Tue | Jun 22, 2021

Grant prepares to bid to lead Jamaica Agricultural Society

Published:Thursday | May 31, 2012 | 12:00 AM
Senator Norman Grant

Christopher Serju, Gleaner Writer

'I'll be back', a line made popular by strongman American actor Arnold Schwarzenegger in the Terminator series, is now applicable to Senator Norman Grant who on Saturday announced his intention to retake the reins of the Jamaica Agricultural Society (JAS).

He told AgroGleaner: "After long consultations with the parish associations, other members of the board, commodity associations, and getting their clear expression of support, come July 11, I will be running for the position of president of the JAS."

Grant made the disclosure at Saturday's AgroFest Agricultural, Industrial and Food Show, an annual event hosted by the Kingston and St Andrew Branch Societies of the JAS of which he is president.

The government senator, who currently serves as first vice-president to Glendon Harris, previously served two consecutive terms in the top position before being forced to step down, due to term limits. Come July the first three-year term since he demitted office, he will become eligible to lead the farmers' organisation again and is preparing to do so.

Critical responsibility

"I will be having further dialogue and discussions with the board and current president Mayor Harris, at which time I will indicate the full mix in terms of president, first and second vice-president that will take the society going forward. I think the responsibility to lead the JAS again, to continue the overall repositioning, is critical."

Among the issues at the top of the agenda for Grant, who is also managing director and chief executive officer of Mavis Bank Coffee Factory, is renegotiation of the Economic Partnership Agreements (EPA) - a reciprocal pact with the European Union (EU) which would provide them access to Caribbean markets. The veteran agriculturalist is of the view that this arrangement has not worked for countries in the region, a situation he intends to correct when it comes up for review in 2013.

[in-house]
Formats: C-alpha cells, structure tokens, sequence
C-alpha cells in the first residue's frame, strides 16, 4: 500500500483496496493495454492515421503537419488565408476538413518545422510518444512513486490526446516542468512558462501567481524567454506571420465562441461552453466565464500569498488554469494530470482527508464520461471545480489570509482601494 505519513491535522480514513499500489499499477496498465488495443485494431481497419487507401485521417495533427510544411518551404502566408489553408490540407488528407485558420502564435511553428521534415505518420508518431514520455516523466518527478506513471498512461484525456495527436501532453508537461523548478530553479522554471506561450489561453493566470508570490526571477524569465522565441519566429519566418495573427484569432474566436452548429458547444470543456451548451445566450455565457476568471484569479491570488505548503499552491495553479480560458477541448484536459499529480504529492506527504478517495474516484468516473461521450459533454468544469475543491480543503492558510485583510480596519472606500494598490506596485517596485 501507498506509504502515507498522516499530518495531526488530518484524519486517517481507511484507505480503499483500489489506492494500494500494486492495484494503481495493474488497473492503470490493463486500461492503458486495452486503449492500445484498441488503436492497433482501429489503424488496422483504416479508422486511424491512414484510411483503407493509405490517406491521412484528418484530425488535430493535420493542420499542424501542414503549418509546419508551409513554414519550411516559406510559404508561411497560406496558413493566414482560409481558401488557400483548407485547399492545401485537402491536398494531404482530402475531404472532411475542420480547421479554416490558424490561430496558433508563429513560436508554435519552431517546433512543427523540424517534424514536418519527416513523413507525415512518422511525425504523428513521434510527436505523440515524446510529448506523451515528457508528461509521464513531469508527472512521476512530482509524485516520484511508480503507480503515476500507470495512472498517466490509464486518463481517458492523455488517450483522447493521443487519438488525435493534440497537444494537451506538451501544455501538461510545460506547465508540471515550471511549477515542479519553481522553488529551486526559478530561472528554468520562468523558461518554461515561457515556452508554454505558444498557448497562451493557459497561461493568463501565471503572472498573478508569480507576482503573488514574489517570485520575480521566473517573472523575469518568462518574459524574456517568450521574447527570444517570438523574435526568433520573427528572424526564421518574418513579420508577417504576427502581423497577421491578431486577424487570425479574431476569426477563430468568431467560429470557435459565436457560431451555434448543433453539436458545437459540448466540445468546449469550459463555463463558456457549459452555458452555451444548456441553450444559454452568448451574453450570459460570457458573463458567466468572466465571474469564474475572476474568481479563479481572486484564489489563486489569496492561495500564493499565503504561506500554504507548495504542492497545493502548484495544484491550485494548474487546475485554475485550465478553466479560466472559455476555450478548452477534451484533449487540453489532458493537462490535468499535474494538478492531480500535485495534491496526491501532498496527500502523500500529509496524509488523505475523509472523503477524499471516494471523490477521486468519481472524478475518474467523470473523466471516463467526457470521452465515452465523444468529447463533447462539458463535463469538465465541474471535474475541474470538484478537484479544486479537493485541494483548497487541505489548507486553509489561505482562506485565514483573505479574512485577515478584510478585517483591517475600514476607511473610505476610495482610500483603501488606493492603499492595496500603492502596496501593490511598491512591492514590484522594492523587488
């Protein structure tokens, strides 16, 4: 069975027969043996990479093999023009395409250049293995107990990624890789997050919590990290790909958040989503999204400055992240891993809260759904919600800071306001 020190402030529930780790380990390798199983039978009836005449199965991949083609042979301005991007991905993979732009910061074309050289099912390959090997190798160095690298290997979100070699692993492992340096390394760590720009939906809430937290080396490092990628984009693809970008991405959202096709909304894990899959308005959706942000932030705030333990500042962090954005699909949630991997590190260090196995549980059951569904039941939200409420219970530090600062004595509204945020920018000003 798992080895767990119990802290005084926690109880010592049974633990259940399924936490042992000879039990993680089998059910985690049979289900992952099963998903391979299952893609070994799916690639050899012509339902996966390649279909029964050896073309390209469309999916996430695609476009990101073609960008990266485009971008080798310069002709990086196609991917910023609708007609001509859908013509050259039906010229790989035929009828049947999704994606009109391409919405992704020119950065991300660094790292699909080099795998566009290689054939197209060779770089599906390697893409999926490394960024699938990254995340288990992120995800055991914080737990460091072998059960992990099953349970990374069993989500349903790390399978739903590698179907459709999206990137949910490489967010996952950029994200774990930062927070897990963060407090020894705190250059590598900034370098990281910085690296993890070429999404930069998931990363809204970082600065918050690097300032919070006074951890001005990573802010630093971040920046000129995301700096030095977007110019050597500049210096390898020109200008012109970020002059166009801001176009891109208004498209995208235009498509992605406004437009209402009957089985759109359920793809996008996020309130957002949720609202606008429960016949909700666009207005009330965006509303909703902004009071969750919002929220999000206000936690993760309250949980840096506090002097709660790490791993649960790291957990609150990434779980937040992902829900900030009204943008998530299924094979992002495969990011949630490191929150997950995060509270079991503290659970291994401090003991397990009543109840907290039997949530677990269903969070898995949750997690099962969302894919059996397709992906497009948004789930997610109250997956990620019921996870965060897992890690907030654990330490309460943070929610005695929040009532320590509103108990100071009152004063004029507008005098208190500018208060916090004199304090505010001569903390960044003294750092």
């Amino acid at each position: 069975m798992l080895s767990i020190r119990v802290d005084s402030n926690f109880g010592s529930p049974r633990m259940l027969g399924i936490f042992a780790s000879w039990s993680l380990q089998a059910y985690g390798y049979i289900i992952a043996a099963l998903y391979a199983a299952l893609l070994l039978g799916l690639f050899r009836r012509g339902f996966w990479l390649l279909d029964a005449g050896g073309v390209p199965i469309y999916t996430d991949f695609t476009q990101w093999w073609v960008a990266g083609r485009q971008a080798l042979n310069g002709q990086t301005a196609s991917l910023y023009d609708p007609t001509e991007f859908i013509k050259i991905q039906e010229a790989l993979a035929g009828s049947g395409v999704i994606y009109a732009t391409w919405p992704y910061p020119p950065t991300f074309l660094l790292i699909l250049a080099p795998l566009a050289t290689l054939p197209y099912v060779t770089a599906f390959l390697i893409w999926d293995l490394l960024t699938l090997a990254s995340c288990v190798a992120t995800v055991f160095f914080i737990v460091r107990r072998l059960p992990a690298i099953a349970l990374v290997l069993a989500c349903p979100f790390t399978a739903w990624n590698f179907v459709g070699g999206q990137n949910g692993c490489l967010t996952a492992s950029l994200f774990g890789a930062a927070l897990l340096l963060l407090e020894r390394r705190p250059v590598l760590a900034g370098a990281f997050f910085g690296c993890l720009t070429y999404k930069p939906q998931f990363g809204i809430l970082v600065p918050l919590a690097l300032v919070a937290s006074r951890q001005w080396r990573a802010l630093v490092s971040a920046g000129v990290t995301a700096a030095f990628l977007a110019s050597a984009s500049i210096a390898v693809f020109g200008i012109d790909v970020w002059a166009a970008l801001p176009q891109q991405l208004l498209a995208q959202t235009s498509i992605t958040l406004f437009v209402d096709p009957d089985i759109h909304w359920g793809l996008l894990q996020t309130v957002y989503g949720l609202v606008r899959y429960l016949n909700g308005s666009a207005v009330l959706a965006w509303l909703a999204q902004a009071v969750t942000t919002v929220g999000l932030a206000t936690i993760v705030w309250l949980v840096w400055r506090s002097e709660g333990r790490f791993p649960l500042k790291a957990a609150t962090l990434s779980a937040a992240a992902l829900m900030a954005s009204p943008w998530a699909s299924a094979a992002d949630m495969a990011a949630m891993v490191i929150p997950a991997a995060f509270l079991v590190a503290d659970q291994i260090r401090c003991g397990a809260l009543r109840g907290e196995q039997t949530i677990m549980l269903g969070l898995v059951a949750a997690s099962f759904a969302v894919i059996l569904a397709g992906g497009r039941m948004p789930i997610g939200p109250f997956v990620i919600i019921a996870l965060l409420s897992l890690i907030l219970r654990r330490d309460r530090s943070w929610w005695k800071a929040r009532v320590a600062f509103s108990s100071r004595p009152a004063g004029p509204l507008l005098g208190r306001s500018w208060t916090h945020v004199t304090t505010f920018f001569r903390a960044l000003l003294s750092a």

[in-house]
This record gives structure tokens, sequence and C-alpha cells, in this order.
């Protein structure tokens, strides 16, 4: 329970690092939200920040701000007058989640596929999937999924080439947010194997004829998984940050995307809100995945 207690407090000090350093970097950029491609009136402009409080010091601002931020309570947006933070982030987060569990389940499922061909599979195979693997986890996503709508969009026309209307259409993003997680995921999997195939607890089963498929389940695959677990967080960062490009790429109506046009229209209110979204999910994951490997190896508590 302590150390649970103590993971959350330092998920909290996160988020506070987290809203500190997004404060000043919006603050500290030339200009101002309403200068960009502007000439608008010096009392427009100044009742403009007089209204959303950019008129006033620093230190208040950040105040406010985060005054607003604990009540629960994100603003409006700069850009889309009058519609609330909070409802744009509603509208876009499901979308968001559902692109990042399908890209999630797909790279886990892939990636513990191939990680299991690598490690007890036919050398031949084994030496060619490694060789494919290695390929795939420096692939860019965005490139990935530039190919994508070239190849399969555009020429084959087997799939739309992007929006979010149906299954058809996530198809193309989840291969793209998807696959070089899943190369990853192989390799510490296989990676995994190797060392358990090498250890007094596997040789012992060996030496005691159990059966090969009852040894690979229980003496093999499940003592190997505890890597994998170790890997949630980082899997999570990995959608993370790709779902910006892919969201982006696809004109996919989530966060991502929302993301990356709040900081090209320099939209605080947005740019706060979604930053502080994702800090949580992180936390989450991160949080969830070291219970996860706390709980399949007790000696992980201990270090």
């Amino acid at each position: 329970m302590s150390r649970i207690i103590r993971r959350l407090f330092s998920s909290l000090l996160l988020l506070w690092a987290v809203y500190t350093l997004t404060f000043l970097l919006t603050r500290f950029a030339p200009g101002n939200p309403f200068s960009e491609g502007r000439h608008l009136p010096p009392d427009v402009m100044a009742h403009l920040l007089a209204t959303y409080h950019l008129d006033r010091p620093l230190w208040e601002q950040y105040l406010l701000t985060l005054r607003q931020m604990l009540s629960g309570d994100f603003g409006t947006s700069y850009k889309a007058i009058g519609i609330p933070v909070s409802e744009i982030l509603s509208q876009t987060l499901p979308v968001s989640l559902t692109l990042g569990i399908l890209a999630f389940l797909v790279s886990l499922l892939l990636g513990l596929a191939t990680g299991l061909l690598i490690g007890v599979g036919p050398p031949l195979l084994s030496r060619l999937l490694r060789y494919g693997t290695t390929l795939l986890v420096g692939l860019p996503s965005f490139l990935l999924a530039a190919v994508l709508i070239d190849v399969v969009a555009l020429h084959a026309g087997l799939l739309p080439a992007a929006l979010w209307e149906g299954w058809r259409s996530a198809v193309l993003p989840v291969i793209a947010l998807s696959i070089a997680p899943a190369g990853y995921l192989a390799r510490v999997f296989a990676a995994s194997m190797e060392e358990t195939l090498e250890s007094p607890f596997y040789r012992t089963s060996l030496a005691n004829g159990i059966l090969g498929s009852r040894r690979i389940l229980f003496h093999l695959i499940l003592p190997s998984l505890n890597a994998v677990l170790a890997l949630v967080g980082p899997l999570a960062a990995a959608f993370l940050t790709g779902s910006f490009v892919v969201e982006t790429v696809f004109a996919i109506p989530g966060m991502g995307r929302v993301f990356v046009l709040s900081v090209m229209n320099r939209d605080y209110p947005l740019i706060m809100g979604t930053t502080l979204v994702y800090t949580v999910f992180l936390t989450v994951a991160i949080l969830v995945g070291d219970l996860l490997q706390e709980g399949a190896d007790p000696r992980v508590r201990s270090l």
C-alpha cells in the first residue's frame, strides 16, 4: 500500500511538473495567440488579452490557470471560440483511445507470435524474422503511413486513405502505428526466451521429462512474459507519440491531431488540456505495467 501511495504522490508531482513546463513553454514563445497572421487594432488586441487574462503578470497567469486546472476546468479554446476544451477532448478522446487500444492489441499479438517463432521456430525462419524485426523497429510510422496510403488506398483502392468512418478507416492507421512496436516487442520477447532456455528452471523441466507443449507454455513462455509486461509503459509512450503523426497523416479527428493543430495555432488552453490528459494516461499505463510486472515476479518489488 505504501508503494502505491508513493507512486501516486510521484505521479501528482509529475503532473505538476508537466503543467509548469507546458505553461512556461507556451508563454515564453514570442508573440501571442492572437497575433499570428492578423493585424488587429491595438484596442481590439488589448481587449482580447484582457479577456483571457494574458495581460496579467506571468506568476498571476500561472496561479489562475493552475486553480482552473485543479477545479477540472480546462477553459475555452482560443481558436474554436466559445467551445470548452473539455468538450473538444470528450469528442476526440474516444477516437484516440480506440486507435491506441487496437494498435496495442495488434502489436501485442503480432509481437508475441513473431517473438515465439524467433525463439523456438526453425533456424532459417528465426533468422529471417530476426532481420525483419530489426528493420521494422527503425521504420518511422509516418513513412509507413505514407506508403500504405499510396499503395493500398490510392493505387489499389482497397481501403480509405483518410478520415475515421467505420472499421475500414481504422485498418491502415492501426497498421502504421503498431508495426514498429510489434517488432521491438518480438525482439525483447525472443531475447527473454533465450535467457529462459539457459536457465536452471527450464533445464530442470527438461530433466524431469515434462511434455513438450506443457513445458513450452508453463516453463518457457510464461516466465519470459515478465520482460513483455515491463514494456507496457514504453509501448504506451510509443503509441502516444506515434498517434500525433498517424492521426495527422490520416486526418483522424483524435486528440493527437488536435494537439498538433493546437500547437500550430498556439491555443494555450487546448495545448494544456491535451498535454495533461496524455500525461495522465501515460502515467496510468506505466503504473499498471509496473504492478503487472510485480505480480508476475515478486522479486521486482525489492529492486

He told AgroGleaner: "I don't think EPA has worked for the farmers in CARICOM (Caribbean Community) in the way it was projected because while we went into the ring, we should have been in the gym. We should have been in the gym dealing with issues such as our productive capacity and traceability issues to improve our competitive ability, but basically what that did was to give them access to our markets."

The seasoned coffee farmer is convinced that among the first order of priority is the need to significantly improve and expand productivity in order to benefit from economies of scale and derive maximum benefits from access to EU and other such large markets. However, getting there will require significant financial investments in addressing long problematic rural issues such as farm roads, water supply systems and land titles and, of course, the scourge of praedial larceny.

Emphasising the need to act with a sense of urgency, Grant told AgroGleaner that in making himself available as team leader, he is in fact responding to the unanimous call from a wide cross section of stakeholders in the agriculture sector. It is not a decision he has arrived at lightly.

He disclosed: "I've had broad consultations. I've prayed about it, I've had very, very deep introspection and I am happy to advise the farmers that after looking on everything, I'm stepping forward again to humbly serve them."

- christopher.serju@gleanerjm.com